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If I were to ask my dad who the greatest influences in his life have been, I’m confident he would put Oprah Winfrey at the top of his list. It’s not that he’s ever wanted to meet her, or that he would even admit this out loud, but when going through one of the darkest times in his life, she became his therapist. Every day at 3 pm he’d watch her show. Over the course of a year, 60 minutes at a time, he became a better man.

Oprah had kind of a rough go of it when she was a kid. In an interview she was once asked if she could go back, would she change anything about her life? With conviction, she told the journalist that she wouldn’t trade any of it. All of those experiences — the bad and the good — have made her who she is today. It was all part of her journey.

13 years ago when I started this company, I had no vision for what I was building. I had quit a junior high teaching job, completed graduate school, and endured many, many failed attempts at achieving employment. I needed a job, so I started building websites in a home office just down the hall from my bedroom.

Over the years, my vision for this company has materialized from a great deal of contrast. So many questions asked. So many words read. So many conversations had. So many projects released. So many ways of working adapted. So many sharp stones beneath my feet. And so much clarity gained. Read More

The Importance of Building a Human and Authentic Brand – A Podcast

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The-Importance-of-building-a-human-and-authentic-brand

Mack Web is now Genuinely. Learn more.

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Welcome to Stop 7 of MISSION: Authentic

What does it mean, as a company and a brand, to be authentic and human, and why does it matter? Those are the questions guiding the conversation between Mack Web CEO Mack Fogelson and web psychologist Nathalie Nahai.

The simplest reason is that being authentic and human is the best way to earn your customers’ trust. And earning their trust is the best way not only to attract their business but also to ensure that they amplify your brand awareness with their own powerful word-of-mouth recommendation.

In short, being authentic and human is an important way to build a successful business.

Mack and Nat, two experts in the field of humanizing brands and humanizing the web, engage in a 30-minute conversation about why and how a brand should embrace these characteristics and behave in an authentic way. Read More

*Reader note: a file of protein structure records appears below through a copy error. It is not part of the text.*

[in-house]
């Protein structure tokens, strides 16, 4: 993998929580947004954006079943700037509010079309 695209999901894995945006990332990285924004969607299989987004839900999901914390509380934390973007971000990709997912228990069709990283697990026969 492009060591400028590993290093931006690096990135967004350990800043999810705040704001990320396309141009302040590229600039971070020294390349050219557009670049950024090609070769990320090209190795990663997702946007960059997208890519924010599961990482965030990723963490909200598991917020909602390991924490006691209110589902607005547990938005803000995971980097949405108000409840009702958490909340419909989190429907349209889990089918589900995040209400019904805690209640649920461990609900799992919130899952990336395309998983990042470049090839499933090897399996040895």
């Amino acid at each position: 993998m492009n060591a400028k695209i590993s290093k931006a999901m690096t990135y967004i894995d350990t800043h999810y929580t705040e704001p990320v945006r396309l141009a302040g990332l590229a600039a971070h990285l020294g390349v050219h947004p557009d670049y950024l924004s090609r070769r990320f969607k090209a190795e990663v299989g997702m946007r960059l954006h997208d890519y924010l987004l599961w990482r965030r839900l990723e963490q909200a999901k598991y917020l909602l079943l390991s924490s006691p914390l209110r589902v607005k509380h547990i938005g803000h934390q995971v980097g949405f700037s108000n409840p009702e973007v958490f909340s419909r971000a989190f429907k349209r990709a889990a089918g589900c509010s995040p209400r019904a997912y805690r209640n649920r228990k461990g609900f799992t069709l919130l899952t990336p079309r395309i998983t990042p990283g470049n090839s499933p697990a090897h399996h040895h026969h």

Nuggets of Knowledge: February 2016

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nuggets-of-knowledge

Mack Web is now Genuinely. Learn more.

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Welcome to Stop 5 of MISSION: Authentic

This month, in honor of some pretty cool stuff we’re working on over here, we’re bringing you a different kind of NOKlist. Instead of dropping some knowledge, this month’s Nuggets are holding up a few shining examples of businesses that are doing this marketing thing right.

We spend a lot of time pondering the things that make a company stand out: What draws people in? What makes them want to stay? What inspires customer loyalty, elicits sincere praise, generates the kind of word-of-mouth awareness that no agency or campaign can hope to duplicate? (You may have run across this theme in, oh, just about anything else we’ve ever written.)

We did our research – talked to our peers, consulted our gut instincts, spent some time observing the world – and came to this conclusion: consumers today are drawn to companies that sincerely, honestly, openly care about something more.

We call them authentic companies because when a company sincerely, honestly, openly cares about something, it shows. It glows, it shines, it affects everything they do. Which means that what you see on the outside is who they are all the way to the core. 100% genuine, authentic, Grade-A them-ness.

That’s what this month’s NOKlist is sharing with you. We each spent some time thinking about a company, a brand that we loved. Then we thought about why we loved it. Would you be shocked to discover that the reasons we found all came down to the sincerity, the authenticity of their mission or purpose?

The missions encapsulated below come in different shapes and sizes, from the love of a specific coffee bar to the more general dedication to a certain customer experience; from the very personal belief in the delight of juice to the wide-reaching insistence on transparency.

The shape of the mission hardly matters. It’s the determination to hold true to it that makes each of these companies shine.

See for yourself. Read More

What’s In A Name? Naming Your Company For Who You Are

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Naming-your-company-for-who-you-are

Mack Web is now Genuinely. Learn more.

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Welcome to Stop 3 of MISSION: Authentic

A rose by any other name …

Despite the many adages against making judgments based on first impressions – books and covers, etc. – we can’t quite help ourselves. First impressions are lasting impressions and they shape how we think about the person, the business, the organization we’ve just met. At least until we’ve managed to form a deeper acquaintance.

It simplifies matters tremendously to make sure that you or your business make a first impression that genuinely reflects who you are. That means naming your company with care. Read More